The estimates for both standard deviation and correlation change across the various asset classes as measurement interval lengthens, so that ‘risk’ appears to vary with holding period. What might explain the movements you observe?

Standard deviations –Closer inspection reveals a relation with serial correlation

for example

DP

Direct property is being influenced by appraisal valuations. This reduces measures of volatility at shorter horizons. The 3-year and 5-year standard deviations of about 11% are probably more representative of ‘true’ underlying volatility. Also note the large serial correlation for DP at quarterly intervals (0.80). This probably reflects a rolling quarterly revaluation cycle

The estimates for both standard deviation and correlation change across the various asset classes as measurement interval lengthens, so that ‘risk’ appears to vary with holding period. What might explain the movements you observe?

Standard deviations –Closer inspection reveals a relation with serial correlation

for example

3

AE has a complex serial correlation pattern, which is slightly positive at monthly and quarterly intervals, but negative at yearly intervals. Its standard deviation is stable up to 1-year, before decreasing.

Standard deviations –Closer inspection reveals a relation with serial correlation

for example

2

Standard deviation of AC approaches then exceeds AFI and WFI as investment horizon increases. This reflects combination of high positive serial correlation (when cash rates start moving, they tend to keep going), plus fact that cash investments are ‘rolled over’ and hence ‘re-priced’

Standard deviations –Closer inspection reveals a relation with serial correlation

for example

For series with higher serial correlation, standard deviation tends to increase with investment horizon. Examples include WE, DP, AFI. WFI and (especially) AC.

**correlation**

The correlations between AE and LP are relatively high and stable across holding periods. However, the correlation of AE and LP with DP is very low at monthly and quarterly horizons, but increases with time. Reasons for this pattern include:

Reason 4

Correlations also tend to be lower over shorter horizons as short-term data is ‘noisier’, and hence can hide any underlying correlation structure. The latter begins to show through the noise as the measurement interval is lengthened.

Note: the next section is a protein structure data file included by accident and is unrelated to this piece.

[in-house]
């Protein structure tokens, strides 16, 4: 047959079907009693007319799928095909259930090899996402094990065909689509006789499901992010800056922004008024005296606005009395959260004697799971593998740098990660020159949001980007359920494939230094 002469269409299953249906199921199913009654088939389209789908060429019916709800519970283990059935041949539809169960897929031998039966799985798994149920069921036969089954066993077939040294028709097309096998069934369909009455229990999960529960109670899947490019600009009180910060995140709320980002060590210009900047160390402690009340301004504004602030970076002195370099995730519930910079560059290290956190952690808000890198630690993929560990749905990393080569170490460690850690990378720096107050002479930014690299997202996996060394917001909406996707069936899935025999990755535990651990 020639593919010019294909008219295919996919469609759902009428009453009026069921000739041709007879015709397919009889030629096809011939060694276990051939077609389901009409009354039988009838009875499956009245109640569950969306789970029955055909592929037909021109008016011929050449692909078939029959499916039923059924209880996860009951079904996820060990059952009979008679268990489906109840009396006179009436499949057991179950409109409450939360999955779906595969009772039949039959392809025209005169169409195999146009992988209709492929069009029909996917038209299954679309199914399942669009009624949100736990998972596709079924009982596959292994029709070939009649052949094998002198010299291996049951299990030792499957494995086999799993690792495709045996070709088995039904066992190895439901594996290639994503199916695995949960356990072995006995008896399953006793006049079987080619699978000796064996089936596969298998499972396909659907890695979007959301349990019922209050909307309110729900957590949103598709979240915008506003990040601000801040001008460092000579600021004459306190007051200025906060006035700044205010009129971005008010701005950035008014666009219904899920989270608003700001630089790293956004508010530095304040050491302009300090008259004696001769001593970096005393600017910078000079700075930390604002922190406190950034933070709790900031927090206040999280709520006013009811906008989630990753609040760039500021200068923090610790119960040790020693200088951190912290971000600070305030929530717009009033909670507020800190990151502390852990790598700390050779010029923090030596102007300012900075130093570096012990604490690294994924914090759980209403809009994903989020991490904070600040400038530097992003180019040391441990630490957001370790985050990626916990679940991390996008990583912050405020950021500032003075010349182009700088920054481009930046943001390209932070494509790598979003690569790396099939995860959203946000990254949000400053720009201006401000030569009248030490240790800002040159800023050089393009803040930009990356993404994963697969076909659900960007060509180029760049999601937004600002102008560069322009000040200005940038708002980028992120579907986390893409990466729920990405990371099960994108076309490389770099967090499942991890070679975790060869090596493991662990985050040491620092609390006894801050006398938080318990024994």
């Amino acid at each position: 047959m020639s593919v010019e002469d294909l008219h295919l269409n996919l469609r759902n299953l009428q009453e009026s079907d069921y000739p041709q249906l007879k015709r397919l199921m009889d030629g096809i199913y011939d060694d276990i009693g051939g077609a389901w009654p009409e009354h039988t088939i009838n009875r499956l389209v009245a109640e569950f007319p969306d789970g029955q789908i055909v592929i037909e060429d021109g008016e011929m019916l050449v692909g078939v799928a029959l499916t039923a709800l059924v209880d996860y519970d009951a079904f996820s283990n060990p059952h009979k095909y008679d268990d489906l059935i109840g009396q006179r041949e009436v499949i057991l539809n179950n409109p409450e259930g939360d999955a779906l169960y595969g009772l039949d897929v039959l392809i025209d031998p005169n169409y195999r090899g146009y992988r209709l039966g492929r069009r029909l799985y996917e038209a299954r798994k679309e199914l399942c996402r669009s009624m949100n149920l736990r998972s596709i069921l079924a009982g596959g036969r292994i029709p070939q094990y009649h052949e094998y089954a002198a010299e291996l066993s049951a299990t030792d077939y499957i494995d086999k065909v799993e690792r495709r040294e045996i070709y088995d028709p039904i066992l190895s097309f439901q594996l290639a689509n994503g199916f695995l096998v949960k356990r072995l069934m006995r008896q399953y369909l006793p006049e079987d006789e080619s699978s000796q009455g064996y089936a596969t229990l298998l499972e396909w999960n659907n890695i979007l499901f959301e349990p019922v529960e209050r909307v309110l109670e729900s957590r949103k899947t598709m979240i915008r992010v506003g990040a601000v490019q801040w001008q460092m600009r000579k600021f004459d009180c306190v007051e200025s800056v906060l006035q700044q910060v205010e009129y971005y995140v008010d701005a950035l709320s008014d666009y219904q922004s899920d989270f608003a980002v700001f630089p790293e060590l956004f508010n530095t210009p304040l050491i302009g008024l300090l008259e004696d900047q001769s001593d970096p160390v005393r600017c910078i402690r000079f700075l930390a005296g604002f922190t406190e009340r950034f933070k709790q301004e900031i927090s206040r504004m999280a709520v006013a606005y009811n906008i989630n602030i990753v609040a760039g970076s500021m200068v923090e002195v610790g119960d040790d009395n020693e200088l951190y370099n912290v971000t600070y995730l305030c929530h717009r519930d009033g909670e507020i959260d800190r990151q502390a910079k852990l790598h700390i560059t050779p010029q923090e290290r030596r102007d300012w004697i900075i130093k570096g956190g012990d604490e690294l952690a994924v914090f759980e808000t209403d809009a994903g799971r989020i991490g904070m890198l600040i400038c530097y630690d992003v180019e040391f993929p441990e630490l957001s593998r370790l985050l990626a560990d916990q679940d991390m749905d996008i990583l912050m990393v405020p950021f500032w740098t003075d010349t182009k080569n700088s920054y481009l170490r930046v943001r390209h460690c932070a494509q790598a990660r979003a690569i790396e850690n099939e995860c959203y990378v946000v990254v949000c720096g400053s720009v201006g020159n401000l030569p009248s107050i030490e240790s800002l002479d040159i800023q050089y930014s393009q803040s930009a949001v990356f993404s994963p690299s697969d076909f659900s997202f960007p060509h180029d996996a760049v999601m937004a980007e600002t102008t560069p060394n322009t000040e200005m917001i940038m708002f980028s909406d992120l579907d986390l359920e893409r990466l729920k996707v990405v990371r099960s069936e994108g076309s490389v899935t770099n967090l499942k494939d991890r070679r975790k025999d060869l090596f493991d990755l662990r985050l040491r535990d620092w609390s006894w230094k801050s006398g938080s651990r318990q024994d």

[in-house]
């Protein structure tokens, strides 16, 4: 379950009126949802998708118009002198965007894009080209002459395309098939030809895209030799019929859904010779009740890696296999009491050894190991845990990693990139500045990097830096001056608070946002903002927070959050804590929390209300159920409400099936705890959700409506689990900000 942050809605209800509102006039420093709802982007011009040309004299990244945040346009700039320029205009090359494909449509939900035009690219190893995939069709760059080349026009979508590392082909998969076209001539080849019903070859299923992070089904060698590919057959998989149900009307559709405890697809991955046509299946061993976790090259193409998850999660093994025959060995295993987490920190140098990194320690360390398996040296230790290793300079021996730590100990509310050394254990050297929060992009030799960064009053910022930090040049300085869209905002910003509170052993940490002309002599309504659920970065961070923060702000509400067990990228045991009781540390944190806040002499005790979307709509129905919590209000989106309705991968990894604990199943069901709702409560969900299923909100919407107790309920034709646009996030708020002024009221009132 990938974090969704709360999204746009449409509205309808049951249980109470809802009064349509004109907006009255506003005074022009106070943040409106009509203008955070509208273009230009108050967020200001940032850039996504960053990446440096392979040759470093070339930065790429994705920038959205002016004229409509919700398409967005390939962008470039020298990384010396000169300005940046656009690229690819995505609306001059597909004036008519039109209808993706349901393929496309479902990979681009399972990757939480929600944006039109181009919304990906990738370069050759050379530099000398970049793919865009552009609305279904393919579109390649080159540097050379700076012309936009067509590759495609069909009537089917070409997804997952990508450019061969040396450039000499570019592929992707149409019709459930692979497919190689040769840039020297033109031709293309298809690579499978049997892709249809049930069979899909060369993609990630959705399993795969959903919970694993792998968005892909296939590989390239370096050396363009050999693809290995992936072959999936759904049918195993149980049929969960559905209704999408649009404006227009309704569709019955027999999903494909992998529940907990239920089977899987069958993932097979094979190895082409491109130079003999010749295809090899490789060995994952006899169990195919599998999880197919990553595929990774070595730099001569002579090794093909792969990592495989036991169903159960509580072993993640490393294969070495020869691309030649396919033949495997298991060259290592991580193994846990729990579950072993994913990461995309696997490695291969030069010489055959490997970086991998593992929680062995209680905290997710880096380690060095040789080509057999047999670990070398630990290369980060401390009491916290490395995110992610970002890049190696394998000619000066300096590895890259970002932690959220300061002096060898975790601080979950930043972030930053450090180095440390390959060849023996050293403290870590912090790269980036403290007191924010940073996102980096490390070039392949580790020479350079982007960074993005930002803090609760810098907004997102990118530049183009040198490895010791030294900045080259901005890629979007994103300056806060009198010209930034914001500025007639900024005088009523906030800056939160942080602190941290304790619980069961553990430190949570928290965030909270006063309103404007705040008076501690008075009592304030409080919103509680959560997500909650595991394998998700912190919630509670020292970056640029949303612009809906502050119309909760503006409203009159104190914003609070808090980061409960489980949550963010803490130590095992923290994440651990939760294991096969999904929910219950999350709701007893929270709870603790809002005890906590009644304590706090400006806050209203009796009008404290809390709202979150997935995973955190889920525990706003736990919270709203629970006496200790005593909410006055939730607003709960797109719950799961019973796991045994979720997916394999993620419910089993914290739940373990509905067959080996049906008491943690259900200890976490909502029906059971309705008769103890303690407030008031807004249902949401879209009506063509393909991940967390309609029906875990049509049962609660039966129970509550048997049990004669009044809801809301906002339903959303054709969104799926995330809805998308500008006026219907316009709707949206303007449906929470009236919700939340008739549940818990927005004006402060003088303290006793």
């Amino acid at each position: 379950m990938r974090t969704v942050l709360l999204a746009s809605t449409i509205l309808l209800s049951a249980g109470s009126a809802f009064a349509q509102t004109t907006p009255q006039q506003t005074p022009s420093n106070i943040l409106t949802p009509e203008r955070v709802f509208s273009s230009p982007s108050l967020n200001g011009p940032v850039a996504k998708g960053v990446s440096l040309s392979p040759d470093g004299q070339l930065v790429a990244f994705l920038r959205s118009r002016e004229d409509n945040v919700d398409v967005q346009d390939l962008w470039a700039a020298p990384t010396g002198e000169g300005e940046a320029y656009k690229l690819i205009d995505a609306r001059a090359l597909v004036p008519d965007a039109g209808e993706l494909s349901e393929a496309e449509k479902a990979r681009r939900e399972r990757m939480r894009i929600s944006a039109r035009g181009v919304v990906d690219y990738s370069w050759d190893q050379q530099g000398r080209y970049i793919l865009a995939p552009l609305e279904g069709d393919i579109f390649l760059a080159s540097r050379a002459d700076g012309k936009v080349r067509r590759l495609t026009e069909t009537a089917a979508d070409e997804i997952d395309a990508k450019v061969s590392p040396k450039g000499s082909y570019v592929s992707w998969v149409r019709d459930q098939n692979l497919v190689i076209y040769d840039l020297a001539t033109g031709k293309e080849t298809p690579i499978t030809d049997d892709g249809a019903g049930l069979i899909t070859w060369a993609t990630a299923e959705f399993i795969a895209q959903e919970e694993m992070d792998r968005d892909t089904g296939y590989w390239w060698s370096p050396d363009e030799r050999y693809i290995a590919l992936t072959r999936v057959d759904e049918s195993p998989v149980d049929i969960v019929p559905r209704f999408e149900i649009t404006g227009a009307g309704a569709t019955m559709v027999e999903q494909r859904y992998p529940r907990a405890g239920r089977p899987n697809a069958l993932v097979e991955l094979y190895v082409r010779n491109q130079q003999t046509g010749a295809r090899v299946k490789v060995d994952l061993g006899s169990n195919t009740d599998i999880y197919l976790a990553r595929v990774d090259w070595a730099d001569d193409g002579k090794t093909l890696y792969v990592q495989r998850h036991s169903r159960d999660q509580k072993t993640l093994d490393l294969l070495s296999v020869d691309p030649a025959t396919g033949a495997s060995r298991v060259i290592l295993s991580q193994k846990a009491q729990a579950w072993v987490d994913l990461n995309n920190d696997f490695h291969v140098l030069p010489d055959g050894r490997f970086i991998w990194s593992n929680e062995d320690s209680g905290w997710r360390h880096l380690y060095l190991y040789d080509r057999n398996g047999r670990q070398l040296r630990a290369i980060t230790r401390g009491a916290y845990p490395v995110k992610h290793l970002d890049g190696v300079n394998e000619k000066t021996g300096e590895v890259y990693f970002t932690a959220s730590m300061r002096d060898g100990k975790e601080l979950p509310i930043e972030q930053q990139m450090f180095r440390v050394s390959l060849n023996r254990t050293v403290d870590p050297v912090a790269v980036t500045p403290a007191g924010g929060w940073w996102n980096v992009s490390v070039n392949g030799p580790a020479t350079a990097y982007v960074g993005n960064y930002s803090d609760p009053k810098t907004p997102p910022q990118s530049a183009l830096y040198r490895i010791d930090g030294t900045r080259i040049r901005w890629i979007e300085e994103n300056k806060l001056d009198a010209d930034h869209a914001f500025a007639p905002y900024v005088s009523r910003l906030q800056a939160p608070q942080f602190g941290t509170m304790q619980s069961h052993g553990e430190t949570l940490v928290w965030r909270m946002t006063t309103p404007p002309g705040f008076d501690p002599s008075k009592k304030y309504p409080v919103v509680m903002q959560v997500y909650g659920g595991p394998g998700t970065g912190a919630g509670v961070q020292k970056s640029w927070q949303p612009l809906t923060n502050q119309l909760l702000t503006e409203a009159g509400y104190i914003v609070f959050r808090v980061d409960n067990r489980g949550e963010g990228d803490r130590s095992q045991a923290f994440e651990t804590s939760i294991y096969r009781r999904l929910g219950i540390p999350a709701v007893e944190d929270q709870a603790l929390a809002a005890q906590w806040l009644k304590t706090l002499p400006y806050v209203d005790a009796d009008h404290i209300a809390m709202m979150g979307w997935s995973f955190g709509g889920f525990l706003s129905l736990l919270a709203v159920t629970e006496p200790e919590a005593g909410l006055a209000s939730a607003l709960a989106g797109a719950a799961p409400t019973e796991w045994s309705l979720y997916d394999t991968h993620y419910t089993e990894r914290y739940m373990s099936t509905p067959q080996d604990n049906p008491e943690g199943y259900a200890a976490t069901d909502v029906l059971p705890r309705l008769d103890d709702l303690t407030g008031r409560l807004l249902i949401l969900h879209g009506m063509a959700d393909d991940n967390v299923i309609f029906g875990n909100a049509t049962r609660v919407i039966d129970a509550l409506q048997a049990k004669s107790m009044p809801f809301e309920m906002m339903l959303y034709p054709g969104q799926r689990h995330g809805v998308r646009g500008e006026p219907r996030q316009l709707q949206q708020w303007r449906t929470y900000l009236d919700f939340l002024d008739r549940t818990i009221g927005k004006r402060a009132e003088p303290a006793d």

**correlation**

The correlations between AE and LP are relatively high and stable across holding periods. However, the correlation of AE and LP with DP is very low at monthly and quarterly horizons, but increases with time. Reasons for this pattern include:

Reason 3

Over the longer term, all assets reflect the impact of common influences such as:

(a) broader economic and market trends, and

(b) realization of (positive) expected returns over the passage of time. This influences show up as a rise in correlation with holding period.

**correlation**

The correlations between AE and LP are relatively high and stable across holding periods. However, the correlation of AE and LP with DP is very low at monthly and quarterly horizons, but increases with time. Reasons for this pattern include:

Reason 2

DP returns reflect irregular appraisal valuations, which react gradually to market developments. This creates the appearance of no correlation with AE and LP at shorter horizons, as they react immediately to market developments.

**correlation**

Reason 1

AE and LP are both listed, and hence commonly reflect broader equity market fluctuations.

Std

correlation

Considerations in selecting measurement interval

Ultimately it is a trade-off, including the following three considerations:

3.

Prevalence of serial correlation and/or measurement lags

n the data should be considered, e.g. thin-trading, appraisals. Lengthening the measurement interval will dilute the impact. The relevance of this issue can relate to the type of assets being analyzed (e.g. liquidity, valuation method)

Considerations in selecting measurement interval

Ultimately it is a trade-off, including the following three considerations:

2.

Finer data means more data points. This is useful if there is a requirement to restrict the time period from which the data is drawn in order to generate ‘fresh’ estimates of risk measures such as standard deviation and covariance.

An example would be if there has been a structural change so that older data becomes less relevant. Estimates can be drawn from the recent part of the available history by cutting the data into finer intervals (e.g. monthly instead of annually)

Considerations in selecting measurement interval

Ultimately it is a trade-off, including the following three considerations:

1.

Ideally align measurement interval with investment time horizon (or ‘review’ period) if practical.

Considerations in selecting measurement period

- Availability of data – this constrains what choice of period you have
- Which period is most representative looking forward – Is the period long enough to capture all relevant events? Or could older data be misleading to instabilities such as structural change, etc?
- Whether any instability can be successfully modeled – If so, a longer period may still be preferable to estimate the model

Causes of instability in the series plotted

Std dev of WE

fluctuations in series for hedged WE largely reflects positioning of ‘crashes’ such as 1987, tech wreck and GFC

− difference between hedged and unhedged series reflects impact of currency, and the (changing) role of A$ as a ‘risk’ asset that is highly correlated with global equities – at least until recently